Figure 8 shows temperature plots for the 8 slot case at times of 10, 11, 12, 15, 17, and 20 μ8. The temperature scale has been set such that temperatures over 5 eV appear white. High temperature planes can be seen where the flows escaping from adjacent slots collide,

corresponding to regions of low density. On average, plasma temperature seems to be between 1 and 3 eV.

Figure 9 shows logarithmic magnetic field strength plots of the 8 slot case at times of 1, 9, 12, 15, 17, and 20 μ8. The magnetic field can be seen to expand beyond the geometry of the load as the plasma escapes confinement. This seems consistent with the fact that plasma is frozen in magnetic field in highly conducting ideal MHD plasma and plasma is also moving out with J X B force.

Figure 10 shows logarithmic pressure plots of the 8 slot case at times of 0, 11, 12, 15, 17, and 20 μ8.

Figure 11 shows ionization fraction plots of the 8 slot case at times of 11, 12, 13, 15, 17, and 20 μ8.

Figure 12 shows hydrogen recombination and ionization rate at different densities.

Figure 13 shows density plots of the initial states of the 4 (left), 8 (middle), and 16 (right) slot load simulations. The insulating structural material appears black, while the Lithium is grey. Slot size is scaled in each case so that total open and enclosed area is unchanged, and all other parameters are identical. These plots have been reflected around both axis so as to show the geometry of the full load; the simulations only cover a single quadrant, but with periodic boundary conditions.

Figure 14 shows temperature plots at 16 microseconds (left) and 24 microseconds (right) for load configurations of 4 (top), 8 (middle), and 16 (bottom) slots. These are plots of the calculated quadrant, with the axis of the load in the lower left corner of each plot.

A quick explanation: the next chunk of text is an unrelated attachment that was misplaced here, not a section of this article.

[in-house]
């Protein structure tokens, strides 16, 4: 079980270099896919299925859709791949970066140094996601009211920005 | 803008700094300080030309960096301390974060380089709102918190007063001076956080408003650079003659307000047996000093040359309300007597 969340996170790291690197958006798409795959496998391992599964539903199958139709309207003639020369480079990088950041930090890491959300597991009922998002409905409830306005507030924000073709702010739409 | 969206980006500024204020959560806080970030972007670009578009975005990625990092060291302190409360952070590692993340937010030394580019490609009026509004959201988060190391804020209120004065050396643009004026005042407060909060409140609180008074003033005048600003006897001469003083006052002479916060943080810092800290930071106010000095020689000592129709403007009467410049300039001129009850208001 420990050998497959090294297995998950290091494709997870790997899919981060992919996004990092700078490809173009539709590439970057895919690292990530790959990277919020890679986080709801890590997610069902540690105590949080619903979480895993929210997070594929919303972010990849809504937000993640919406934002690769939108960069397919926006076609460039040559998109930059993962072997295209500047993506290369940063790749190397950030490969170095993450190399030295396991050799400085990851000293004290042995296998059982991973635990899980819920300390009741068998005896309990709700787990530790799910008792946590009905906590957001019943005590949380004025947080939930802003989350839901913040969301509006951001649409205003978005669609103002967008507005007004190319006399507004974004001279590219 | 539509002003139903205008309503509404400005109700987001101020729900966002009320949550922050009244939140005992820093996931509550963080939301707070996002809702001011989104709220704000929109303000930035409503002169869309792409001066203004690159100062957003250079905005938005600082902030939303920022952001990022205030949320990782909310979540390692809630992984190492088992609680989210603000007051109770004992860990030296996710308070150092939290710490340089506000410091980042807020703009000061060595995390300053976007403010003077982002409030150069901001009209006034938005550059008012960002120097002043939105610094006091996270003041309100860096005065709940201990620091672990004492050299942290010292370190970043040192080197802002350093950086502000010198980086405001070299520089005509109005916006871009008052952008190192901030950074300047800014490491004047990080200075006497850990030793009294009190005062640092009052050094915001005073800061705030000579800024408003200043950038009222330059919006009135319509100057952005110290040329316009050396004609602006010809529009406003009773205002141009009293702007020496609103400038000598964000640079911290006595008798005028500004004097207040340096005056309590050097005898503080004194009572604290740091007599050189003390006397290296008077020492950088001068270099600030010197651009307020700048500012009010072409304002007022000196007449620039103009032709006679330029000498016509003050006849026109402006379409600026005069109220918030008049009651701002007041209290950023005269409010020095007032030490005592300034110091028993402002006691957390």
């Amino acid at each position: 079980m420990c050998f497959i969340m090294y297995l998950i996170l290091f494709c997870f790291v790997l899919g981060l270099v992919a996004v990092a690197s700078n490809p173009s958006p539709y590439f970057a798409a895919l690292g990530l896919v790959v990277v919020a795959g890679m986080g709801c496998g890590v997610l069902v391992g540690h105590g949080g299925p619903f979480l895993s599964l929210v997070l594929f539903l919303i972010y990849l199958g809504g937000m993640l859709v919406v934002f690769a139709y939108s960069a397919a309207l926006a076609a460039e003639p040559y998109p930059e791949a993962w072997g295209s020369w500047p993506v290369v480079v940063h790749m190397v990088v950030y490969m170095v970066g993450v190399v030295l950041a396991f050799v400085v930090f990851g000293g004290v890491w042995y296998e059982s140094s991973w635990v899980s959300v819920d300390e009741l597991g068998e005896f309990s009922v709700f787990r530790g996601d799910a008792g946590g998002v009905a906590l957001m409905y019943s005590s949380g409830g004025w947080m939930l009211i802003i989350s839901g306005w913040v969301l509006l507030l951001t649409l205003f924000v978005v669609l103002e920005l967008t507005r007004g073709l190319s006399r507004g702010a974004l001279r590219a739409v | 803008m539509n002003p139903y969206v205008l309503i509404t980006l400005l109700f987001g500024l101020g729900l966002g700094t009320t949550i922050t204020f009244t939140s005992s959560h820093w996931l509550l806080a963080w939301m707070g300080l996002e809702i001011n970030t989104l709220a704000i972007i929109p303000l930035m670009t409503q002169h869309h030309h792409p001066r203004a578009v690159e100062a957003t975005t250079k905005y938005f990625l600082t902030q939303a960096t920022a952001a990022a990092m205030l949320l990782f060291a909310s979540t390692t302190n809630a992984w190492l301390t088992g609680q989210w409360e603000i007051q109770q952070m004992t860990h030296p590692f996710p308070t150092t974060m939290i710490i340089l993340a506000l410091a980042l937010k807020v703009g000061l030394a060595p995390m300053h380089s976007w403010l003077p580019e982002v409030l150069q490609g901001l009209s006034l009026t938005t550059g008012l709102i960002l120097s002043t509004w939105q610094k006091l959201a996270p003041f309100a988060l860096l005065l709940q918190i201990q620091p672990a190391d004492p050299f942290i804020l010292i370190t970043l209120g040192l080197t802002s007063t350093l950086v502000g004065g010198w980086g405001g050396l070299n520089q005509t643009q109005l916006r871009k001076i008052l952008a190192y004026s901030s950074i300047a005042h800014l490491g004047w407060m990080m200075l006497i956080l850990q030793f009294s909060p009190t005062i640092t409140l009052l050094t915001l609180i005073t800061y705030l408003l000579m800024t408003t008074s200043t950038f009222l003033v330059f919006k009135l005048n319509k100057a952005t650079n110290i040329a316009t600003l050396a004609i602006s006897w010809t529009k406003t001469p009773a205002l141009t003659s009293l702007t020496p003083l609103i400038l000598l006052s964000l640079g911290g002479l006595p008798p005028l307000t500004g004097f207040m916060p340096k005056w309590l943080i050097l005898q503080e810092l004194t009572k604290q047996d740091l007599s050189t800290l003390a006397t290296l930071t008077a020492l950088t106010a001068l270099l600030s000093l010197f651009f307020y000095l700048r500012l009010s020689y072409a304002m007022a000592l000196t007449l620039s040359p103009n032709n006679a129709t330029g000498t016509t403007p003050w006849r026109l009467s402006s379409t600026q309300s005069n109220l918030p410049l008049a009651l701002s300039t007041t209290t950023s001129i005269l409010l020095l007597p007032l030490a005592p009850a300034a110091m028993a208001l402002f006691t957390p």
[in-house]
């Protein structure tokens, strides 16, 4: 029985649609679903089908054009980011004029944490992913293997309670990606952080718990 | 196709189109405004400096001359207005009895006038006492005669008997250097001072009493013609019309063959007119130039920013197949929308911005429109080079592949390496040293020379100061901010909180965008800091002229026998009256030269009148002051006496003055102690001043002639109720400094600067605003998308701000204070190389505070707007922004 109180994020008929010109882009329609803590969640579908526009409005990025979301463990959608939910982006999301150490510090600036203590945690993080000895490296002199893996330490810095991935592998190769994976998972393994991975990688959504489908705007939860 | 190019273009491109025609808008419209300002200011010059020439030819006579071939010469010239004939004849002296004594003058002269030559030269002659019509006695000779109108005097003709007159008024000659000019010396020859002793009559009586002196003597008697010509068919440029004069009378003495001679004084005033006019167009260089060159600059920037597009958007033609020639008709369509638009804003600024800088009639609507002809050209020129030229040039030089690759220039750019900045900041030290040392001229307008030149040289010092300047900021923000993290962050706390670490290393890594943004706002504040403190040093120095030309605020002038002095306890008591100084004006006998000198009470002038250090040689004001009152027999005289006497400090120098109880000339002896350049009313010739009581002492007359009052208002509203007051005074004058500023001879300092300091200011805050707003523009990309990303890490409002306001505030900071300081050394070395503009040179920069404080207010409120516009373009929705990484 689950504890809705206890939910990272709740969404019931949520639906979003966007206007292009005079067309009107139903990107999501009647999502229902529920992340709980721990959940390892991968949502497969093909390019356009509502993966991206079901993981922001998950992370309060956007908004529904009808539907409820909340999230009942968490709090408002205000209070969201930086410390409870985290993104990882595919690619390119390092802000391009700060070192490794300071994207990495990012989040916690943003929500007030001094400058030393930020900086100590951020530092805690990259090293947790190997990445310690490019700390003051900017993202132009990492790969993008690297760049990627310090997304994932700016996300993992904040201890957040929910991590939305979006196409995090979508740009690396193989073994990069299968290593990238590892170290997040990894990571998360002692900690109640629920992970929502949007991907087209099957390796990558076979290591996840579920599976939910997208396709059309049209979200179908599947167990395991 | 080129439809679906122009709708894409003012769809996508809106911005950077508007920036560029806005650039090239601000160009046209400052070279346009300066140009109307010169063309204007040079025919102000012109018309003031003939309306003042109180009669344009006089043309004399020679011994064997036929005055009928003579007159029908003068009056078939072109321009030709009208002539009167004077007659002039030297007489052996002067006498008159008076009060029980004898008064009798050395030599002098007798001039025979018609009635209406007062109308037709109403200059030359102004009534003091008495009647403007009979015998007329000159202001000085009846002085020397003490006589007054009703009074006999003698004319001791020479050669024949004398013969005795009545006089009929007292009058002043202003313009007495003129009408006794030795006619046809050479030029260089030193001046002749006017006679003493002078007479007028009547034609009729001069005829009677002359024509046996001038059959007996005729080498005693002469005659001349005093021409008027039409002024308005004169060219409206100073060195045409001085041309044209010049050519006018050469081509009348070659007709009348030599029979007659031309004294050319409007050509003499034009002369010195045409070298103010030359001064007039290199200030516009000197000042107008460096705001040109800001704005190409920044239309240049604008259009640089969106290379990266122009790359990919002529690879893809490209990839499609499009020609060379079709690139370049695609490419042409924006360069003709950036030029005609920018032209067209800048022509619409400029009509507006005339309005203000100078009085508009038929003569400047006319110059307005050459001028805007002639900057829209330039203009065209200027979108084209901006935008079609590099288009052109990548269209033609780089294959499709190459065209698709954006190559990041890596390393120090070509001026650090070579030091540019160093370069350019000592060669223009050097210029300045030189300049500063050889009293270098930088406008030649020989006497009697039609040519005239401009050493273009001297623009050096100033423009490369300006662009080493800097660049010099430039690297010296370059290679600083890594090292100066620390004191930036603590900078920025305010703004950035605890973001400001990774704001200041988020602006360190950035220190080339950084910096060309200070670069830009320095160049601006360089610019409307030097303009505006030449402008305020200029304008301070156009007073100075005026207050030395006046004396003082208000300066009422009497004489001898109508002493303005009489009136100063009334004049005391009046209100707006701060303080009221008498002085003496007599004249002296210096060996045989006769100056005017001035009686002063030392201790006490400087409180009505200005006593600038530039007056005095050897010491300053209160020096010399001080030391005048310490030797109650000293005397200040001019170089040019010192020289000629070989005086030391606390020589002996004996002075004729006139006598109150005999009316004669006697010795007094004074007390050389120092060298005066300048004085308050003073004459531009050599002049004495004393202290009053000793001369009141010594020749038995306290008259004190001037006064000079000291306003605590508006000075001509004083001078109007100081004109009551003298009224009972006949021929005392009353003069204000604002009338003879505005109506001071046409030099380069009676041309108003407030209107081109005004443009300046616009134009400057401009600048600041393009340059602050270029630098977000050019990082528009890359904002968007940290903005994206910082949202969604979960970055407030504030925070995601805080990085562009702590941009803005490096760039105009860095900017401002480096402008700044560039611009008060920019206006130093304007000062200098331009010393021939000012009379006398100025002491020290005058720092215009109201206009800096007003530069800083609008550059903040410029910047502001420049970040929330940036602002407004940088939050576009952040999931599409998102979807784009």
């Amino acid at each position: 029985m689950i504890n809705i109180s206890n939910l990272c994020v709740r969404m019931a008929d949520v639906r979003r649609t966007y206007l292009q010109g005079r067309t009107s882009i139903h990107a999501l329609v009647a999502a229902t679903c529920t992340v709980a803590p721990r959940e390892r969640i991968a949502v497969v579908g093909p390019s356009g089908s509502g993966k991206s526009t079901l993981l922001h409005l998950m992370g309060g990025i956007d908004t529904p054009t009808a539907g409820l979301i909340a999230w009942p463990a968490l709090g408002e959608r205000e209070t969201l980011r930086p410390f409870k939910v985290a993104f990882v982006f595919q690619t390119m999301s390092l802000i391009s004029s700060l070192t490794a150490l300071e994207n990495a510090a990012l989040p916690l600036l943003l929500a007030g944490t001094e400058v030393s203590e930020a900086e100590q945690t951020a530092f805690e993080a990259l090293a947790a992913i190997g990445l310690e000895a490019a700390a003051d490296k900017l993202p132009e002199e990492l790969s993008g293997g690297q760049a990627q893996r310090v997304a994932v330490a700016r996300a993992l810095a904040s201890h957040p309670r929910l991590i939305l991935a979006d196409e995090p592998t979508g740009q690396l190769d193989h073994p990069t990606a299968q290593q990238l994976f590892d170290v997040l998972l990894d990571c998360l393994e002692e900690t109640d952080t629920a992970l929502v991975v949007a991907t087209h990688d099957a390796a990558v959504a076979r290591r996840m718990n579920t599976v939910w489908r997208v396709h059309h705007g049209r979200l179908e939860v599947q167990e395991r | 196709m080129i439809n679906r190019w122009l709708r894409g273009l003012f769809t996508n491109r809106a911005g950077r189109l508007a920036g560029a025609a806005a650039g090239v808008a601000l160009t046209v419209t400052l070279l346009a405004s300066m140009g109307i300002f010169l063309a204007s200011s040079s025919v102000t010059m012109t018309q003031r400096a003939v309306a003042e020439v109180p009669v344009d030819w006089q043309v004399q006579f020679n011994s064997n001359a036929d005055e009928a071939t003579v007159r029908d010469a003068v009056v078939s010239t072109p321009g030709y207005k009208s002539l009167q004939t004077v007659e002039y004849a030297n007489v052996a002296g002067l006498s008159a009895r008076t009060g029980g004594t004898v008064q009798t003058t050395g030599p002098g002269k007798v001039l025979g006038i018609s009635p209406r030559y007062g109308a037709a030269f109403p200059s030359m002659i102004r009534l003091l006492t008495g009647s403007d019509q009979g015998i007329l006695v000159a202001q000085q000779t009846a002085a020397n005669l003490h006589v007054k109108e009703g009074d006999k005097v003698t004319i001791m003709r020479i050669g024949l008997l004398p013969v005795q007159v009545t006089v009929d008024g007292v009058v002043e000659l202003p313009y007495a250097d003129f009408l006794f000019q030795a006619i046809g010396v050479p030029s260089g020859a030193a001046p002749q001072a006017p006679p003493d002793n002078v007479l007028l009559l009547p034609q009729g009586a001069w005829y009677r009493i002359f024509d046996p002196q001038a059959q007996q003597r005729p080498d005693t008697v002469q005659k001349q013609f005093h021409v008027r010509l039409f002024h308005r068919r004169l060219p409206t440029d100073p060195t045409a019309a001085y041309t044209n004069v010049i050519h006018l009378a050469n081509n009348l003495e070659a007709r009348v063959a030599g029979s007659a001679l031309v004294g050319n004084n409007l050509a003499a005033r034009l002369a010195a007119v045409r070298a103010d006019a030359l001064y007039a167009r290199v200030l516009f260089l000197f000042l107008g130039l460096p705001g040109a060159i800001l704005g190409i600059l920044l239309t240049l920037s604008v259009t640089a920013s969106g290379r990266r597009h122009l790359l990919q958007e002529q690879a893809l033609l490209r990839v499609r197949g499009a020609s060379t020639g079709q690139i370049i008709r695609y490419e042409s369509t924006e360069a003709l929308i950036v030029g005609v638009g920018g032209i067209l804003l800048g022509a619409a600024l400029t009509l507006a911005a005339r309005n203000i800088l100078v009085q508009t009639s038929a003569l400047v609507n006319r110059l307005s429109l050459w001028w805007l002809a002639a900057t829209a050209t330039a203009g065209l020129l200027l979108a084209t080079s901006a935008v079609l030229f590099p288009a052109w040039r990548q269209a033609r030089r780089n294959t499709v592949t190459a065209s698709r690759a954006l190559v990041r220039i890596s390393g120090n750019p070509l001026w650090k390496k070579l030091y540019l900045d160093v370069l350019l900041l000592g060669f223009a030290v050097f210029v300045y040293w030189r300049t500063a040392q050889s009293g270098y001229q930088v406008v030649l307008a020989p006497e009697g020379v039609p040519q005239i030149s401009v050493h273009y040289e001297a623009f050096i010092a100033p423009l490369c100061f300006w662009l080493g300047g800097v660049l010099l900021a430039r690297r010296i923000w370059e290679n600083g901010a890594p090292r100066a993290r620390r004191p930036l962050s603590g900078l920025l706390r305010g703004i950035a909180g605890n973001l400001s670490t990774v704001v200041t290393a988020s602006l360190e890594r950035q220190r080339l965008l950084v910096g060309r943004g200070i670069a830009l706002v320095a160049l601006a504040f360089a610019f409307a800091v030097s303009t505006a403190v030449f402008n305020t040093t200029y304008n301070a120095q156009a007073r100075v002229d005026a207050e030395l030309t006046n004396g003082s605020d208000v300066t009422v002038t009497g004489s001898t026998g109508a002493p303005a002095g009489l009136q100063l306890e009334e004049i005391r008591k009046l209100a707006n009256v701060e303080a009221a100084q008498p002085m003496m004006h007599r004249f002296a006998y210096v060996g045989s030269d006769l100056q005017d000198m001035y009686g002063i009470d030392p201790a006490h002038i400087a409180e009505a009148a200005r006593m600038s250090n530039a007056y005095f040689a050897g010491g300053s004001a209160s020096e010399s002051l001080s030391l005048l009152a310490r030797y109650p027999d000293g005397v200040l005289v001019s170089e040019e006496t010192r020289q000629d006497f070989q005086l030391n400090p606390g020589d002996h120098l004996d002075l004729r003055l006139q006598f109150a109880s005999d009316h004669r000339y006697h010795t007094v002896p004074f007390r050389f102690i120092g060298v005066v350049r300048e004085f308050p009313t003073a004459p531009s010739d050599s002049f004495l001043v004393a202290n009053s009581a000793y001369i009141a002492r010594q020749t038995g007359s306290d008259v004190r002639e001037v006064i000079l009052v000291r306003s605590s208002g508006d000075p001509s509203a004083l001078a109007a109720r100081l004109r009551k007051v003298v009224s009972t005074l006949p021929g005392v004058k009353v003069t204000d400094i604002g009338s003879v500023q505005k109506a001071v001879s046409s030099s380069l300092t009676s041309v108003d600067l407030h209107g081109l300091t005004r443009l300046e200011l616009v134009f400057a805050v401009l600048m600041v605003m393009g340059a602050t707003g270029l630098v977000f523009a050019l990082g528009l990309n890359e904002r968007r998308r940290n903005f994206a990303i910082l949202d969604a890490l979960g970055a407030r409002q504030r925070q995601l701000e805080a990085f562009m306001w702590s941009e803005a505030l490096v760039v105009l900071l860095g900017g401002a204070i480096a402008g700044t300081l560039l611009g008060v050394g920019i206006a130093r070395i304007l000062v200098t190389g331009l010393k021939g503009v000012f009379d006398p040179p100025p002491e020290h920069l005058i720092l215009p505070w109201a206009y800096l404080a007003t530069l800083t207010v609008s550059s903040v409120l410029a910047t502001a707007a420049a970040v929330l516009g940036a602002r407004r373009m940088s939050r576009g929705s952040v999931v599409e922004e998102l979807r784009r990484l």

Physics of Plasma Formation and Plasma Ejection in Open Chamber Case. Based on these simulation results, one of the most surprising physics results we obtained during the first sets of simulation was that the radial velocity of plasma ejection could reach up to 100 km/s. This is much higher than the 2eV-plasma sound velocity of 5km/s. Further analysis of the J X B force distribution on the plot, led to the conclusion that plasma accelerates to higher radial velocity even outside of the chamber since the J X B force per plasma density is actually higher outside of the chamber. The dominant force on the plasma is J X B force rather than pressure gradient force. Although it hasn't been confirmed that all Li fuel has been ionized (that is to say 100% ionization efficiency), Figures 8 and 11 show that the plasma is almost fully ionized even if the temperature is well below the first ionization energy of about 5 eV. Even at leV, plasma seems to be fully ionized. The ionization fraction plots shown in Figure 11 are based on the assumption that plasma is in Saha equilibrium. This observation that that ionization rate is very high even at temperatures well below the first ionization energy seems to be consistent with the fact that the hydrogen electron impact ionization rate dominates over the radiative recombination rate even at temperatures well below the first ionization energy of 13.6 eV. Figure 12 shows the ionization rate and the recombination rate of hydrogen. Even at 1/5 of H ionization energy, plasma appears to be 99% ionized. Similarly, for Li plasma, it would be expected that the plasma is almost fully ionized even at leV by similar argument.